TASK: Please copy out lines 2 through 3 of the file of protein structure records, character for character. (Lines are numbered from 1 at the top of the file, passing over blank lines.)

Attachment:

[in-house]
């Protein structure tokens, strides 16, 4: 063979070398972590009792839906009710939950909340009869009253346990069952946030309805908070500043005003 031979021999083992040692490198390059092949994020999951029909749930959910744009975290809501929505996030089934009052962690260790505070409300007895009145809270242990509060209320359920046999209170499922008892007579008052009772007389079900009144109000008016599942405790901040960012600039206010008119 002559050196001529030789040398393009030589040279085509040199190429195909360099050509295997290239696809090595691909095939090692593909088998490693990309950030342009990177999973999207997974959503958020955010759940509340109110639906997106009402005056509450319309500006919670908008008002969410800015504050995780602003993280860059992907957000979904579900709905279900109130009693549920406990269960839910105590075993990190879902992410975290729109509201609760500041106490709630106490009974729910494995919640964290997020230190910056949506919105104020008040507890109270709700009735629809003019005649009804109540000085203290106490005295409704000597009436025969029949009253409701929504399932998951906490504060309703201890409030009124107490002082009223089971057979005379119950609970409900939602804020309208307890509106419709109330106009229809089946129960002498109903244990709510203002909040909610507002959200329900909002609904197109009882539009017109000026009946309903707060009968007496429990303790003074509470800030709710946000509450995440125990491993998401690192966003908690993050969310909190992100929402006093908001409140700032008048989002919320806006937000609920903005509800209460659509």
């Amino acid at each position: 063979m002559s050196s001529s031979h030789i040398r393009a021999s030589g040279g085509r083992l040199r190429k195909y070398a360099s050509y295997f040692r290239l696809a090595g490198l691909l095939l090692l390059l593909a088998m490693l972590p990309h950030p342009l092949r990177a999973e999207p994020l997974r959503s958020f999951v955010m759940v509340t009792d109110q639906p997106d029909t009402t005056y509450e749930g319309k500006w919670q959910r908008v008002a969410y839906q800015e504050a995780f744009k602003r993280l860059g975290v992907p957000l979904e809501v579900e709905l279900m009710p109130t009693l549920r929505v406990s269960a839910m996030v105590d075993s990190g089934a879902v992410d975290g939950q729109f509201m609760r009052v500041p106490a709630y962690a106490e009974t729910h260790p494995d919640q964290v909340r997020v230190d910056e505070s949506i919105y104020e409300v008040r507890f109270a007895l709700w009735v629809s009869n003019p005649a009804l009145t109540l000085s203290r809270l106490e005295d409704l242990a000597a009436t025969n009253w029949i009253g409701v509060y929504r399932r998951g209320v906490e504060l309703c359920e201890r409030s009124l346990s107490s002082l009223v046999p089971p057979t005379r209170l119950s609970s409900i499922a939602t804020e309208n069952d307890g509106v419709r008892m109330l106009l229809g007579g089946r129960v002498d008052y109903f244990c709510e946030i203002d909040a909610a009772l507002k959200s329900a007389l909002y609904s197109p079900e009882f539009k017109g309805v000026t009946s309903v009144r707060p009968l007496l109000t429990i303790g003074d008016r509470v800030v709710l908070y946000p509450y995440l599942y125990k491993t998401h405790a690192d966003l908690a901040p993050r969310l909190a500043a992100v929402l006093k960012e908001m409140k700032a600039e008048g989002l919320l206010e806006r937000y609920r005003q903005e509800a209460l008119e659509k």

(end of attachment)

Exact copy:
């Protein structure tokens, strides 16, 4: 063979070398972590009792839906009710939950909340009869009253346990069952946030309805908070500043005003 031979021999083992040692490198390059092949994020999951029909749930959910744009975290809501929505996030089934009052962690260790505070409300007895009145809270242990509060209320359920046999209170499922008892007579008052009772007389079900009144109000008016599942405790901040960012600039206010008119 002559050196001529030789040398393009030589040279085509040199190429195909360099050509295997290239696809090595691909095939090692593909088998490693990309950030342009990177999973999207997974959503958020955010759940509340109110639906997106009402005056509450319309500006919670908008008002969410800015504050995780602003993280860059992907957000979904579900709905279900109130009693549920406990269960839910105590075993990190879902992410975290729109509201609760500041106490709630106490009974729910494995919640964290997020230190910056949506919105104020008040507890109270709700009735629809003019005649009804109540000085203290106490005295409704000597009436025969029949009253409701929504399932998951906490504060309703201890409030009124107490002082009223089971057979005379119950609970409900939602804020309208307890509106419709109330106009229809089946129960002498109903244990709510203002909040909610507002959200329900909002609904197109009882539009017109000026009946309903707060009968007496429990303790003074509470800030709710946000509450995440125990491993998401690192966003908690993050969310909190992100929402006093908001409140700032008048989002919320806006937000609920903005509800209460659509």
């Amino acid at each position: 063979m002559s050196s001529s031979h030789i040398r393009a021999s030589g040279g085509r083992l040199r190429k195909y070398a360099s050509y295997f040692r290239l696809a090595g490198l691909l095939l090692l390059l593909a088998m490693l972590p990309h950030p342009l092949r990177a999973e999207p994020l997974r959503s958020f999951v955010m759940v509340t009792d109110q639906p997106d029909t009402t005056y509450e749930g319309k500006w919670q959910r908008v008002a969410y839906q800015e504050a995780f744009k602003r993280l860059g975290v992907p957000l979904e809501v579900e709905l279900m009710p109130t009693l549920r929505v406990s269960a839910m996030v105590d075993s990190g089934a879902v992410d975290g939950q729109f509201m609760r009052v500041p106490a709630y962690a106490e009974t729910h260790p494995d919640q964290v909340r997020v230190d910056e505070s949506i919105y104020e409300v008040r507890f109270a007895l709700w009735v629809s009869n003019p005649a009804l009145t109540l000085s203290r809270l106490e005295d409704l242990a000597a009436t025969n009253w029949i009253g409701v509060y929504r399932r998951g209320v906490e504060l309703c359920e201890r409030s009124l346990s107490s002082l009223v046999p089971p057979t005379r209170l119950s609970s409900i499922a939602t804020e309208n069952d307890g509106v419709r008892m109330l106009l229809g007579g089946r129960v002498d008052y109903f244990c709510e946030i203002d909040a909610a009772l507002k959200s329900a007389l909002y609904s197109p079900e009882f539009k017109g309805v000026t009946s309903v009144r707060p009968l007496l109000t429990i303790g003074d008016r509470v800030v709710l908070y946000p509450y995440l599942y125990k491993t998401h405790a690192d966003l908690a901040p993050r969310l909190a500043a992100v929402l006093k960012e908001m409140k700032a600039e008048g989002l919320l206010e806006r937000y609920r005003q903005e509800a209460l008119e659509k």